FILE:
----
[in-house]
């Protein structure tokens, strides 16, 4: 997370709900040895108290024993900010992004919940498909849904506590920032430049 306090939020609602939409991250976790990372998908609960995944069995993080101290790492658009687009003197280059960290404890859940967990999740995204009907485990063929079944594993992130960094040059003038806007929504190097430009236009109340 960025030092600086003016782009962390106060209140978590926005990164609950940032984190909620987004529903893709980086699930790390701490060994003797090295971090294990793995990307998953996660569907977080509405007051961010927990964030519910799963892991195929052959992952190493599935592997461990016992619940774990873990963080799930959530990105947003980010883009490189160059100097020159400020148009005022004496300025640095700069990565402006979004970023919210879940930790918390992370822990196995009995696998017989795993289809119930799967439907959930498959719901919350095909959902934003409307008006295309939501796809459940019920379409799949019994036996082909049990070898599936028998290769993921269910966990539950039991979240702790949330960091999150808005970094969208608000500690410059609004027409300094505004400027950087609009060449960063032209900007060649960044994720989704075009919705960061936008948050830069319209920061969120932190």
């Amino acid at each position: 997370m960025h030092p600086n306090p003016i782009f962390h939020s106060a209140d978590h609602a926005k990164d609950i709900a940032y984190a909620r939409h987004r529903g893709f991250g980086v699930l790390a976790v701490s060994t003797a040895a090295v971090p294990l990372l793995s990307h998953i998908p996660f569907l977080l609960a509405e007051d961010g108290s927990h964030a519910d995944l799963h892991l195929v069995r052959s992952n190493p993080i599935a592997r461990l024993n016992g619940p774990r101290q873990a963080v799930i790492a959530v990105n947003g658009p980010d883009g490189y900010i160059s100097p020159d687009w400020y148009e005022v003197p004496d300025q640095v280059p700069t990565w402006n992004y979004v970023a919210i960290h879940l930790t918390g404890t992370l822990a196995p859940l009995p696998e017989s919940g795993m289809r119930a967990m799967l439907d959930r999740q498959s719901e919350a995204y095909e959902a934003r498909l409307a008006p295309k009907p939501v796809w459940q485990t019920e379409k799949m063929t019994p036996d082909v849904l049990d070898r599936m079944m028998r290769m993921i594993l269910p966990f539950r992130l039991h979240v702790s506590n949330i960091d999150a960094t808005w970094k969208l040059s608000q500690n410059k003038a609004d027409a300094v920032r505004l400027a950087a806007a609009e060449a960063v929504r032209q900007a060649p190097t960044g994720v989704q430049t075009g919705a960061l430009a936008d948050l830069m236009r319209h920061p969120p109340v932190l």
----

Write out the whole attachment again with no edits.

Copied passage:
[in-house]
């Protein structure tokens, strides 16, 4: 997370709900040895108290024993900010992004919940498909849904506590920032430049 306090939020609602939409991250976790990372998908609960995944069995993080101290790492658009687009003197280059960290404890859940967990999740995204009907485990063929079944594993992130960094040059003038806007929504190097430009236009109340 960025030092600086003016782009962390106060209140978590926005990164609950940032984190909620987004529903893709980086699930790390701490060994003797090295971090294990793995990307998953996660569907977080509405007051961010927990964030519910799963892991195929052959992952190493599935592997461990016992619940774990873990963080799930959530990105947003980010883009490189160059100097020159400020148009005022004496300025640095700069990565402006979004970023919210879940930790918390992370822990196995009995696998017989795993289809119930799967439907959930498959719901919350095909959902934003409307008006295309939501796809459940019920379409799949019994036996082909049990070898599936028998290769993921269910966990539950039991979240702790949330960091999150808005970094969208608000500690410059609004027409300094505004400027950087609009060449960063032209900007060649960044994720989704075009919705960061936008948050830069319209920061969120932190």
């Amino acid at each position: 997370m960025h030092p600086n306090p003016i782009f962390h939020s106060a209140d978590h609602a926005k990164d609950i709900a940032y984190a909620r939409h987004r529903g893709f991250g980086v699930l790390a976790v701490s060994t003797a040895a090295v971090p294990l990372l793995s990307h998953i998908p996660f569907l977080l609960a509405e007051d961010g108290s927990h964030a519910d995944l799963h892991l195929v069995r052959s992952n190493p993080i599935a592997r461990l024993n016992g619940p774990r101290q873990a963080v799930i790492a959530v990105n947003g658009p980010d883009g490189y900010i160059s100097p020159d687009w400020y148009e005022v003197p004496d300025q640095v280059p700069t990565w402006n992004y979004v970023a919210i960290h879940l930790t918390g404890t992370l822990a196995p859940l009995p696998e017989s919940g795993m289809r119930a967990m799967l439907d959930r999740q498959s719901e919350a995204y095909e959902a934003r498909l409307a008006p295309k009907p939501v796809w459940q485990t019920e379409k799949m063929t019994p036996d082909v849904l049990d070898r599936m079944m028998r290769m993921i594993l269910p966990f539950r992130l039991h979240v702790s506590n949330i960091d999150a960094t808005w970094k969208l040059s608000q500690n410059k003038a609004d027409a300094v920032r505004l400027a950087a806007a609009e060449a960063v929504r032209q900007a060649p190097t960044g994720v989704q430049t075009g919705a960061l430009a936008d948050l830069m236009r319209h920061p969120p109340v932190l």